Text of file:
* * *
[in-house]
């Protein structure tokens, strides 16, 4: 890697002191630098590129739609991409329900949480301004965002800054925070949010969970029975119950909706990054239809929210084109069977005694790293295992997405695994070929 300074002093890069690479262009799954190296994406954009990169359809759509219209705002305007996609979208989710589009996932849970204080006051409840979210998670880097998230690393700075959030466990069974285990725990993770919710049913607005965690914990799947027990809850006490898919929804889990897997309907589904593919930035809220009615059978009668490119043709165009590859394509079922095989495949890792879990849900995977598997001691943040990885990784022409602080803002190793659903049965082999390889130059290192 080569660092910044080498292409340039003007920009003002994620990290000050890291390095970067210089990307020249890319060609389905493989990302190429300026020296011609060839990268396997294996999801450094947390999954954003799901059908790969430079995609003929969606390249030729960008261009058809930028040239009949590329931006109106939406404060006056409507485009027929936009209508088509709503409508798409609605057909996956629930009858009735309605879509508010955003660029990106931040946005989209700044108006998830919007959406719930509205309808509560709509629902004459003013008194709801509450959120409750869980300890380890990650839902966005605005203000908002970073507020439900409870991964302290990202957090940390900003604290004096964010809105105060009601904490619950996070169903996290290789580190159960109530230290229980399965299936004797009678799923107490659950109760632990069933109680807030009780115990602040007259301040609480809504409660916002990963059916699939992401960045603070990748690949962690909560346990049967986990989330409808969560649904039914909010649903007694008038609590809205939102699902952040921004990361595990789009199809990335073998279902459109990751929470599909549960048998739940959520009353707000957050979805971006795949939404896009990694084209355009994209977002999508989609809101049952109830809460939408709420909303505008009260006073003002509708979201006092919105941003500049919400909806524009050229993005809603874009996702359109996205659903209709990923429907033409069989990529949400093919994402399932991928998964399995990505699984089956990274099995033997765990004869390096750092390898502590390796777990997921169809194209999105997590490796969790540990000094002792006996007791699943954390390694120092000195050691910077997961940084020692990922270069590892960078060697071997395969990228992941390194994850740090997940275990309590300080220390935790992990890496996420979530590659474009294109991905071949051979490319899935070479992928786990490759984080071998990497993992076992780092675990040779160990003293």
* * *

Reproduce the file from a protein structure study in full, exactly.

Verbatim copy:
[in-house]
């Protein structure tokens, strides 16, 4: 890697002191630098590129739609991409329900949480301004965002800054925070949010969970029975119950909706990054239809929210084109069977005694790293295992997405695994070929 300074002093890069690479262009799954190296994406954009990169359809759509219209705002305007996609979208989710589009996932849970204080006051409840979210998670880097998230690393700075959030466990069974285990725990993770919710049913607005965690914990799947027990809850006490898919929804889990897997309907589904593919930035809220009615059978009668490119043709165009590859394509079922095989495949890792879990849900995977598997001691943040990885990784022409602080803002190793659903049965082999390889130059290192 080569660092910044080498292409340039003007920009003002994620990290000050890291390095970067210089990307020249890319060609389905493989990302190429300026020296011609060839990268396997294996999801450094947390999954954003799901059908790969430079995609003929969606390249030729960008261009058809930028040239009949590329931006109106939406404060006056409507485009027929936009209508088509709503409508798409609605057909996956629930009858009735309605879509508010955003660029990106931040946005989209700044108006998830919007959406719930509205309808509560709509629902004459003013008194709801509450959120409750869980300890380890990650839902966005605005203000908002970073507020439900409870991964302290990202957090940390900003604290004096964010809105105060009601904490619950996070169903996290290789580190159960109530230290229980399965299936004797009678799923107490659950109760632990069933109680807030009780115990602040007259301040609480809504409660916002990963059916699939992401960045603070990748690949962690909560346990049967986990989330409808969560649904039914909010649903007694008038609590809205939102699902952040921004990361595990789009199809990335073998279902459109990751929470599909549960048998739940959520009353707000957050979805971006795949939404896009990694084209355009994209977002999508989609809101049952109830809460939408709420909303505008009260006073003002509708979201006092919105941003500049919400909806524009050229993005809603874009996702359109996205659903209709990923429907033409069989990529949400093919994402399932991928998964399995990505699984089956990274099995033997765990004869390096750092390898502590390796777990997921169809194209999105997590490796969790540990000094002792006996007791699943954390390694120092000195050691910077997961940084020692990922270069590892960078060697071997395969990228992941390194994850740090997940275990309590300080220390935790992990890496996420979530590659474009294109991905071949051979490319899935070479992928786990490759984080071998990497993992076992780092675990040779160990003293």